On Thursday I attended a meeting at the Dehradun District Magistrate’s office. As one of the city’s prominent organisations for people with disability, we were asked to be present at a session to decide on guardianships for a number of adults with mental handicaps.
By law in India, a person over 18 with a mental handicap is no longer automatically in the care of her parents or siblings. Over 18, the State steps in (with both flat feet) and things become more complex.
At this meeting, eight individuals were represented by a voluntary organisation which had been caring for them for over 40 years. Four were spoken for by family – one mother; one father; two sisters.
After granting guardianship to all of those who had applied, the District Magistrate paused to thank them for their good citizenship, for their willingness to shoulder the responsibilities of caring for a person with a disability and for the strength of character behind their decision. I liked that. Because it’s not an easy thing to do for a lifetime and it’s nice when it’s acknowledged.
During the process, however, Rizwan Ali, my colleague at the Foundation and also a lawyer, pointed out a clause in the law which had till now escaped my notice. In a list of criteria for being appointed a guardian was this one:
A guardian must be a citizen of India. Foreigners, even though they be persons of Indian origin, may not be appointed as legal guardians.
I have lived in India for so long my first thought was “There’s got to be a way around this.” With the formalities over, I asked for permission to speak, saying I had a question I wanted him to clarify.
Briefly, I explained my situation: I am an American with “Person of Indian Origin” Status. I’m married to an Indian and have been living in the country for 34 years. My husband and I adopted a child with disabilities when she was 2 weeks old and we have been caring for her for the past 25 years. I started an organisation for her which now serves hundreds of children with disability every day.
And then the question: Are you really saying that I cannot be her legal guardian? The District Magistrate and I went back and forth a few times. “Madame,” he said. “This law must have been written after a lot of thought. You are obviously a good person, even though a foreigner. But there must be foreigners who are not so good. Hence this law.”
“Of course!” I agreed. “But there are also plenty of Indians who are not so good. That can’t be the reason for the law.”
Finally, the Social Welfare Commissioner weighed in, in the traditional, buying-time-approach so common to Indian bureaucrats: “Madame, aap apply kijiye. Hum dekhae jayengae.” (Just apply, Madame. We will see what happens then.)
The District Magistrate glared at him. “If she submits an application, I will reject it.”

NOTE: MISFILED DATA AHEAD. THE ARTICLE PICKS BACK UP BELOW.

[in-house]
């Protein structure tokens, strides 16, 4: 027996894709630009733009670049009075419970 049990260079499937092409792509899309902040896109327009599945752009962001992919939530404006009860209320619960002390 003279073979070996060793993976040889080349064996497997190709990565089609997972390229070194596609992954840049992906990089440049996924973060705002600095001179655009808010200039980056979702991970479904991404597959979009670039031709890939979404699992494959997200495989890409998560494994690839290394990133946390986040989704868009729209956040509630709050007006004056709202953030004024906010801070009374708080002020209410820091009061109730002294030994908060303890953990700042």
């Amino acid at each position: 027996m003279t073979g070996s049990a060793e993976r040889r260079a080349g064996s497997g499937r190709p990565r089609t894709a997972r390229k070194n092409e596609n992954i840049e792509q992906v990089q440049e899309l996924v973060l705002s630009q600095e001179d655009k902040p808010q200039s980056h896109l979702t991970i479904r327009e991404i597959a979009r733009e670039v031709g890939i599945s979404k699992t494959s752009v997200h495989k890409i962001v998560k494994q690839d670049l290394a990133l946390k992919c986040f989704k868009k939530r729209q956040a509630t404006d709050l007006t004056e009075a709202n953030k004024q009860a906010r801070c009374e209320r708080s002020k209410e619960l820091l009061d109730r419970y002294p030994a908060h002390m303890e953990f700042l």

At least he was honest.
But he couldn’t possibly understand what his words did to me. I felt as if I’d been hit by a bus. It was all I could do to stop myself from crying out. Because I have three children and it felt as if one of them was being torn out of my life.
In real terms, nothing will change. The government of India is not going to swoop into our home and wrestle Moy Moy away from us because I am not her appointed guardian. The last thing the government wants to do is take on another responsibility. It has been ignoring people with disability for generations; it’s not going to pick a fight with someone who is being well-looked after.
But if Moy Moy needs an operation and someone in the hospital I take her to decides to be serious about medical consent law, my being her mother – the person who has cared for her since the day she was born – will make no difference whatever. Legally, I am no one in her life.
And if I want to take her with me to America to meet her grandfather, her brother, her sister, her aunts and uncles? Not happening. She cannot apply for a visa herself and legally, I can’t do it for her.
Her disability pension, guaranteed to her under the law? Who will apply for it? Not me. I don’t exist in the eyes of that same law.
“It’s nothing personal,” someone told me. “It’s nothing against you. It’s just the way the law is written.”
I know. Like when your house is broken into and all your possessions are stolen. Nothing personal!
Or when you are mowed down by a hit and run driver and you end up in the hospital, fighting for your life. Nothing personal! I know. The District Magistrate has nothing against me personally. He’s just upholding the law. He didn’t write it; he knows it doesn’t apply to me.
And yet it does.
My daughter. My children. My life.
I believe that there is no parent anywhere who would accept this travesty of justice. I am Moy Moy’s mother. I have given up my life for her. She is 25 years old and I have been with her for every single one of those years. Every. Single. One.
That’s not small. That is actually huge.
So let’s celebrate that. Let’s celebrate a quarter of a century of devotion and love. Let’s celebrate Moy Moy and her family: her sister and her brother. Her parents. Let’s celebrate this family. Because oh my gosh: we love this girl. She is ours. She belongs to us.
The law be damned. She is ours.